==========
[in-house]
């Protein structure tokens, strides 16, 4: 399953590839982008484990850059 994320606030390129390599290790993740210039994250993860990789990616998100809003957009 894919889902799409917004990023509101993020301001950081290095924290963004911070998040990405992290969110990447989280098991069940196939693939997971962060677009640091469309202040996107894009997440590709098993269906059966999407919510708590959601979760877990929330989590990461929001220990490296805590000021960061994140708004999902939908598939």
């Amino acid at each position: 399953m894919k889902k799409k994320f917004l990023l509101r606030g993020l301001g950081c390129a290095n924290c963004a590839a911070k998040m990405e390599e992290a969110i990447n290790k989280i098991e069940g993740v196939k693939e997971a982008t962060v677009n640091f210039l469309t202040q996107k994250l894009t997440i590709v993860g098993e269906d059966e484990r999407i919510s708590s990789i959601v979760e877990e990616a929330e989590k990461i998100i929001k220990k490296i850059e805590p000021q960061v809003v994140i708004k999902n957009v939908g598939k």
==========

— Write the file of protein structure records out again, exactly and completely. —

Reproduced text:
[in-house]
């Protein structure tokens, strides 16, 4: 399953590839982008484990850059 994320606030390129390599290790993740210039994250993860990789990616998100809003957009 894919889902799409917004990023509101993020301001950081290095924290963004911070998040990405992290969110990447989280098991069940196939693939997971962060677009640091469309202040996107894009997440590709098993269906059966999407919510708590959601979760877990929330989590990461929001220990490296805590000021960061994140708004999902939908598939």
């Amino acid at each position: 399953m894919k889902k799409k994320f917004l990023l509101r606030g993020l301001g950081c390129a290095n924290c963004a590839a911070k998040m990405e390599e992290a969110i990447n290790k989280i098991e069940g993740v196939k693939e997971a982008t962060v677009n640091f210039l469309t202040q996107k994250l894009t997440i590709v993860g098993e269906d059966e484990r999407i919510s708590s990789i959601v979760e877990e990616a929330e989590k990461i998100i929001k220990k490296i850059e805590p000021q960061v809003v994140i708004k999902n957009v939908g598939k």